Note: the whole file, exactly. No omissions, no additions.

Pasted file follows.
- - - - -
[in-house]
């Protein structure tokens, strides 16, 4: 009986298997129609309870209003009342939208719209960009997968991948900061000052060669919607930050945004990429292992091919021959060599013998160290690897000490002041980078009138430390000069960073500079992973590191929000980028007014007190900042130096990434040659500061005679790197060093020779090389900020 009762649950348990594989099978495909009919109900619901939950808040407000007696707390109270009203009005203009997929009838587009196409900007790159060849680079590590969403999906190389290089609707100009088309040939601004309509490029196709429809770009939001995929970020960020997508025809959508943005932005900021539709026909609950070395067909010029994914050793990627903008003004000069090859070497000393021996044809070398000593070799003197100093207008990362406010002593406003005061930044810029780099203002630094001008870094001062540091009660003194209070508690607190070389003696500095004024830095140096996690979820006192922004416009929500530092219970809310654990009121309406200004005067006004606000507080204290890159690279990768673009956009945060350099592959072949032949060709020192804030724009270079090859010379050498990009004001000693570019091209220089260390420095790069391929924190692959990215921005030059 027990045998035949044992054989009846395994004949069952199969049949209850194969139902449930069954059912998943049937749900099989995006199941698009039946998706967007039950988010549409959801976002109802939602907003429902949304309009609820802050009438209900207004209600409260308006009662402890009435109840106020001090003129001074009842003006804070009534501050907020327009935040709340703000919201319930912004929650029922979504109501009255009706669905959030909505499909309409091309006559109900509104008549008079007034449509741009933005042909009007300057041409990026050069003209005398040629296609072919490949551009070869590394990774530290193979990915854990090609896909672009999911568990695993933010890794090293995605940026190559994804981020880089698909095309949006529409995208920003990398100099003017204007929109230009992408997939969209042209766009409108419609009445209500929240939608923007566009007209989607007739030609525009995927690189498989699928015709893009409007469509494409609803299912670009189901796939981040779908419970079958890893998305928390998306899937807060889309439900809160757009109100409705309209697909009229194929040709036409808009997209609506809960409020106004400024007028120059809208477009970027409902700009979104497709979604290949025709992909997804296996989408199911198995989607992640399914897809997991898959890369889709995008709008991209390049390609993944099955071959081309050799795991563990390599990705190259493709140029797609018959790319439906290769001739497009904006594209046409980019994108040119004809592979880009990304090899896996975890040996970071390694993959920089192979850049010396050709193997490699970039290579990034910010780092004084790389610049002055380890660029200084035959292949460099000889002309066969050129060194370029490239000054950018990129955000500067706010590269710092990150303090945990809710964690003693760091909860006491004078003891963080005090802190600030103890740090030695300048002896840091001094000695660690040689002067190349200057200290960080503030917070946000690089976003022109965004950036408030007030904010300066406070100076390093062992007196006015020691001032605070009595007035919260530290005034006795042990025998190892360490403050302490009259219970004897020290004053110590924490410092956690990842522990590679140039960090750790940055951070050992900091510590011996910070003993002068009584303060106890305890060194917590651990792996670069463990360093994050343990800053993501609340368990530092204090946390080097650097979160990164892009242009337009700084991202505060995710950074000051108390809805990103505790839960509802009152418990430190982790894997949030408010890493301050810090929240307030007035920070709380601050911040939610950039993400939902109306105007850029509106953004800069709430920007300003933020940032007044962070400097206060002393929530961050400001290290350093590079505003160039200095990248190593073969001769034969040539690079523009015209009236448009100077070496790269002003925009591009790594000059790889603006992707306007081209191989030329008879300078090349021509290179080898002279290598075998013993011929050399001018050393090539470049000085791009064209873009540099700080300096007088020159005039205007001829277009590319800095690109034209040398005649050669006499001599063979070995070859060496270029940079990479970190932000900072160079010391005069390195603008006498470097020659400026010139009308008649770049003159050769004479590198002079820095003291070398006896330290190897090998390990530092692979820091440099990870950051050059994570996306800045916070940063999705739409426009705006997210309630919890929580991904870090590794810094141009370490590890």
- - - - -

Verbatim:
[in-house]
């Protein structure tokens, strides 16, 4: 009986298997129609309870209003009342939208719209960009997968991948900061000052060669919607930050945004990429292992091919021959060599013998160290690897000490002041980078009138430390000069960073500079992973590191929000980028007014007190900042130096990434040659500061005679790197060093020779090389900020 009762649950348990594989099978495909009919109900619901939950808040407000007696707390109270009203009005203009997929009838587009196409900007790159060849680079590590969403999906190389290089609707100009088309040939601004309509490029196709429809770009939001995929970020960020997508025809959508943005932005900021539709026909609950070395067909010029994914050793990627903008003004000069090859070497000393021996044809070398000593070799003197100093207008990362406010002593406003005061930044810029780099203002630094001008870094001062540091009660003194209070508690607190070389003696500095004024830095140096996690979820006192922004416009929500530092219970809310654990009121309406200004005067006004606000507080204290890159690279990768673009956009945060350099592959072949032949060709020192804030724009270079090859010379050498990009004001000693570019091209220089260390420095790069391929924190692959990215921005030059 027990045998035949044992054989009846395994004949069952199969049949209850194969139902449930069954059912998943049937749900099989995006199941698009039946998706967007039950988010549409959801976002109802939602907003429902949304309009609820802050009438209900207004209600409260308006009662402890009435109840106020001090003129001074009842003006804070009534501050907020327009935040709340703000919201319930912004929650029922979504109501009255009706669905959030909505499909309409091309006559109900509104008549008079007034449509741009933005042909009007300057041409990026050069003209005398040629296609072919490949551009070869590394990774530290193979990915854990090609896909672009999911568990695993933010890794090293995605940026190559994804981020880089698909095309949006529409995208920003990398100099003017204007929109230009992408997939969209042209766009409108419609009445209500929240939608923007566009007209989607007739030609525009995927690189498989699928015709893009409007469509494409609803299912670009189901796939981040779908419970079958890893998305928390998306899937807060889309439900809160757009109100409705309209697909009229194929040709036409808009997209609506809960409020106004400024007028120059809208477009970027409902700009979104497709979604290949025709992909997804296996989408199911198995989607992640399914897809997991898959890369889709995008709008991209390049390609993944099955071959081309050799795991563990390599990705190259493709140029797609018959790319439906290769001739497009904006594209046409980019994108040119004809592979880009990304090899896996975890040996970071390694993959920089192979850049010396050709193997490699970039290579990034910010780092004084790389610049002055380890660029200084035959292949460099000889002309066969050129060194370029490239000054950018990129955000500067706010590269710092990150303090945990809710964690003693760091909860006491004078003891963080005090802190600030103890740090030695300048002896840091001094000695660690040689002067190349200057200290960080503030917070946000690089976003022109965004950036408030007030904010300066406070100076390093062992007196006015020691001032605070009595007035919260530290005034006795042990025998190892360490403050302490009259219970004897020290004053110590924490410092956690990842522990590679140039960090750790940055951070050992900091510590011996910070003993002068009584303060106890305890060194917590651990792996670069463990360093994050343990800053993501609340368990530092204090946390080097650097979160990164892009242009337009700084991202505060995710950074000051108390809805990103505790839960509802009152418990430190982790894997949030408010890493301050810090929240307030007035920070709380601050911040939610950039993400939902109306105007850029509106953004800069709430920007300003933020940032007044962070400097206060002393929530961050400001290290350093590079505003160039200095990248190593073969001769034969040539690079523009015209009236448009100077070496790269002003925009591009790594000059790889603006992707306007081209191989030329008879300078090349021509290179080898002279290598075998013993011929050399001018050393090539470049000085791009064209873009540099700080300096007088020159005039205007001829277009590319800095690109034209040398005649050669006499001599063979070995070859060496270029940079990479970190932000900072160079010391005069390195603008006498470097020659400026010139009308008649770049003159050769004479590198002079820095003291070398006896330290190897090998390990530092692979820091440099990870950051050059994570996306800045916070940063999705739409426009705006997210309630919890929580991904870090590794810094141009370490590890």